Mum Rachel shared her son James’ story about fundraising for Big Yellow Friday in school…
I had originally asked if we could do a bun sale in James’ year (6) to raise funds for Big Yellow Friday. It was James’ headmaster who suggested we do it through all of Junior School and that James should give a talk to each of the classes about CLDF and why we were involved and raising money.
It was very easy to arrange, the school sent a flyer out to all parents asking for baking contributions, money to buy buns and a donation of their choice to wear something yellow and there was a small amount of information about James and CLDF.
James made his PowerPoint presentation on the computer at home and emailed it to the headmaster who then forwarded it on to all classes in Junior School (from reception through to year 6) so on the day James and his friend went to each classroom and could do the presentation without having to take notes with him.
We were completely overwhelmed just from the response from the flyer that had gone out at the amount of baking donations brought in and money that had been sent in with the children. The response from his classmates and other children was fantastic. The younger children wanted to know how the Dr had taken James’ old liver out and what did they use e.g. a screwdriver?? The teachers said that James answered all the questions very sensibly and that they also learnt such a lot from his talk that they weren’t aware of. One teacher came up to me in tears to say how amazing he was and she had never heard of CLDF but would support the charity now.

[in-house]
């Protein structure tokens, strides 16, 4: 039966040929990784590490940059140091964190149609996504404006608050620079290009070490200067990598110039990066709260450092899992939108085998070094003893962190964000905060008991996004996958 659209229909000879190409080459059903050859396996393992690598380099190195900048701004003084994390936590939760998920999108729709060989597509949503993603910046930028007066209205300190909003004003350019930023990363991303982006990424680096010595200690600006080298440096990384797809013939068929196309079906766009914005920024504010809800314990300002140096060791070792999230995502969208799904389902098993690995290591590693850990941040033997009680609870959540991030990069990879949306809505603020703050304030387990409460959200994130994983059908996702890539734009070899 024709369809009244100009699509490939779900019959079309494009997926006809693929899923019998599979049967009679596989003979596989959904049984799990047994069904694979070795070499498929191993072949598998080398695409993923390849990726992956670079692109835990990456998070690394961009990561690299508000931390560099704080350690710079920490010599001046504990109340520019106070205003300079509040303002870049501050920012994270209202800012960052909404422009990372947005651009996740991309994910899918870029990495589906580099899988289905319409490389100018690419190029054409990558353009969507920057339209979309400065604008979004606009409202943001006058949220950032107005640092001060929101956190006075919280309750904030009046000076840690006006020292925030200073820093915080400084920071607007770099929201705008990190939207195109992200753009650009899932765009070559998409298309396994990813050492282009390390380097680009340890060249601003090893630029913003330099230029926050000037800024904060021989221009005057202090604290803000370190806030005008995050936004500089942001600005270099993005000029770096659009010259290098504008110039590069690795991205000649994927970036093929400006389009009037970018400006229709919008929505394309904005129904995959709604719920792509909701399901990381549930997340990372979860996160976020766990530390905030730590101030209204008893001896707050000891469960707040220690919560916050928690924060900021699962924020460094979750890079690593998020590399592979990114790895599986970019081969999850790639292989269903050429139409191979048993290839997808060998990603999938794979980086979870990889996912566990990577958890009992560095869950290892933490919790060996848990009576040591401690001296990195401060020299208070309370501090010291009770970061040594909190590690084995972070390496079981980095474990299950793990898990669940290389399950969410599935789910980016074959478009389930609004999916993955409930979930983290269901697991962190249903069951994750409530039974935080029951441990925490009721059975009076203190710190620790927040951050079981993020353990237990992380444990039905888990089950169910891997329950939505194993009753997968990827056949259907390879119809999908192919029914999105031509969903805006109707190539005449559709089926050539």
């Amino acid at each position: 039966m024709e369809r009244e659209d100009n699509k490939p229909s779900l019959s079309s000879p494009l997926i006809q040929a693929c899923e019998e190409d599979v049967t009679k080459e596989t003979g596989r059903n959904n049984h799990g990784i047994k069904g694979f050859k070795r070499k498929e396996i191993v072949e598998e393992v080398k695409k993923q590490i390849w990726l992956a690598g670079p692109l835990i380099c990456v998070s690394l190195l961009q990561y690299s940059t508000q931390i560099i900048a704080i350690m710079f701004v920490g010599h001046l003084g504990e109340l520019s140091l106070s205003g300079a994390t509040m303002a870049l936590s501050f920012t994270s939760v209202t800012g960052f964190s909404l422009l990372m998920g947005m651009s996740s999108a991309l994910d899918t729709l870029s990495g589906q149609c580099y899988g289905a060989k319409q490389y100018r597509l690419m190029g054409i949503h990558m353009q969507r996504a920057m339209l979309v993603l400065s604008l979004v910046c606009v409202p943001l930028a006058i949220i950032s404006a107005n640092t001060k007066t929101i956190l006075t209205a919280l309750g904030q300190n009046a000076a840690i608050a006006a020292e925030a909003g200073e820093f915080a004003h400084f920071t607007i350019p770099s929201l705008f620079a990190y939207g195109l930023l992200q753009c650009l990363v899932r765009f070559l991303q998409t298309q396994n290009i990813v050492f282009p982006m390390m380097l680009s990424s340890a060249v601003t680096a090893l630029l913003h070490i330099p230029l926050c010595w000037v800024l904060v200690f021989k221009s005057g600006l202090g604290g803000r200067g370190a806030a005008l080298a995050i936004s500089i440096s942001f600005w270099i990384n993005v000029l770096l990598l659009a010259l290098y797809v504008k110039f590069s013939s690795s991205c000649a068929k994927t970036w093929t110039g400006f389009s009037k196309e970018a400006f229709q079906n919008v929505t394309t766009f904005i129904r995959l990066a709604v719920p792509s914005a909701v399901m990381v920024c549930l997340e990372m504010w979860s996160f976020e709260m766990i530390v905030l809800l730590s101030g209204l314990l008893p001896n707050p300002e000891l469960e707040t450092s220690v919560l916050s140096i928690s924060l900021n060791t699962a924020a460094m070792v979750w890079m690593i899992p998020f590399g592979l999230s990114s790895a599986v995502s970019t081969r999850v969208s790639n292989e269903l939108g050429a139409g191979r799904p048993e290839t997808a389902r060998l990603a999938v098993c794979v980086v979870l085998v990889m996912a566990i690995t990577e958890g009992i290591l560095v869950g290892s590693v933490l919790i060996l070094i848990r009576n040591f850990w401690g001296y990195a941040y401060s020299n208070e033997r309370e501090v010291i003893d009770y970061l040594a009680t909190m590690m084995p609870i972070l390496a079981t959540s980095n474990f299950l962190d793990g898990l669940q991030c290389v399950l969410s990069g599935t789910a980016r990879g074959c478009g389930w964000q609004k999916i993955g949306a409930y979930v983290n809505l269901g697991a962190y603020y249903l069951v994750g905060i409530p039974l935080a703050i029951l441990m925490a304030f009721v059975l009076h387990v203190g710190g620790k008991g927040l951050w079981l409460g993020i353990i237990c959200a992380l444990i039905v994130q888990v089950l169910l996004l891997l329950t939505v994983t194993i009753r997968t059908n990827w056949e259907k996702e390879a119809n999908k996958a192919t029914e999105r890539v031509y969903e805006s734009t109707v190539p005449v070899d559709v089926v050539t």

The impact on our fundraising was huge and as importantly the awareness of the charity and organ donation.
I had a lot of parents approaching me afterwards saying how their children had come home and told them all about James and that they had had no idea what he had been through.
James didn’t say very much about it which is normal for him and it took a lot of courage at ten years old to stand up and speak to so many people but he said he enjoyed it and he seemed so grown up that day.
It was very simple but it got the message through to so many children, parents and teachers more than just a bun sale or even running a marathon could do!